Finally Police Community Support Officers will visit properties across the two forces to conduct a survey with the residents.

The survey will focus on collecting details on the burglar alarm type, its age and usage as well as details on burglaries that have taken place at these properties.

The
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Female officers have accounted for 46 per cent of the latest intake of probationary constables to join Police Scotland.


Oath of Office

Date - 6th April 2021
By - Chloe Livadeas

Of the 179 new officers 82 of them were women.

On the force’s recruitment page of its website, it states it can offer recruits a “range of family friendly policies including those that promote a work/life balance”.

12 per cent of the new intake are from ethnic minority backgrounds.

The force said a significant number of the recruits are graduates with degrees in disciplines including Law, Criminology, Psychology, Robotics and Cybertronics, Forensic Anthropology and Applied Pharmacology.

The intake also includes six former Special Constables, a fraud advisor, civil servant, footballer and a civil engineer. 

The new recruits took their Oath of Office at a ceremony at Police Scotland’s Headquarters at Tulliallan Castle in Fife attended by the chief constable.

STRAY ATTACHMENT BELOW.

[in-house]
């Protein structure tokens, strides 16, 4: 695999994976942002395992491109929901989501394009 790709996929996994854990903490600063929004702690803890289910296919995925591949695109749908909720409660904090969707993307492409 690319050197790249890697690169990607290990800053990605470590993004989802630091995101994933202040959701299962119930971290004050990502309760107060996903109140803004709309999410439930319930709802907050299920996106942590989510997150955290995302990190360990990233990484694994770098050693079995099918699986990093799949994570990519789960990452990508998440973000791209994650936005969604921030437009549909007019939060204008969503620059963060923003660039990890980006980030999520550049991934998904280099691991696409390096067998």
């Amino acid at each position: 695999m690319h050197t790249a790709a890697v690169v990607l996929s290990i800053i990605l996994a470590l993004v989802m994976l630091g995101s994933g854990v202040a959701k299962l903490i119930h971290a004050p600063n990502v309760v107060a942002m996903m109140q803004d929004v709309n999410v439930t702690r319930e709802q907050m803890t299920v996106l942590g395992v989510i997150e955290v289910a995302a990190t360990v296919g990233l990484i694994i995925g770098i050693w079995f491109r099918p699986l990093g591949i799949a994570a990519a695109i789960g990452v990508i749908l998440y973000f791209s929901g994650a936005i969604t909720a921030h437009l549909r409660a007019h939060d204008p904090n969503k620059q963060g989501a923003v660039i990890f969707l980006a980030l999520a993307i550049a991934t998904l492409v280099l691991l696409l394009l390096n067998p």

Chief constable Ian Livingstone said: “Although we have much still to do, this particular intake of new Constables reflects the progress Police Scotland has made in our drive to increase recruitment from under-represented groups.

“Policing in Scotland takes its authority and legitimacy from the people of Scotland and I remain committed to doing everything I can to ensure the service represents and reflects the communities we serve.”

View On Police Oracle
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The College of Policing is reviewing its guidance on bias training after it was thrown out by the civil service.


Date - 2nd April 2021
By - Chloe Livadeas

The report from the Commission on Race and Ethnic Disparities also recommended that unconscious bias training should end.

The Metropolitan Police have said while they don’t have unconscious bias training specifically, the concept of bias runs through many of their interventions.

In September last year Greater London Authority said Met officers needed unconscious bias and refresher training after a summer of high-profile stops of black males.

A spokesperson for the force said: “The approach taken to training in the Met means that the complex subject of bias/unconscious bias / implicit bias features as an element within a range of training interventions (e.g. safeguarding and training for those engaging as assessors in recruitment and selection processes) where we can contextualise the concept of bias in given situations.” 

They added that “they, like other police services, will work with the College of Policing to see what further changes may be advisable in the light of the report's recommendations”.

The government is phasing out use of unconscious bias training throughout the Civil Service after reasearch showed it could have unintended negative consequences. It has also urged other public sector organisations to do the same.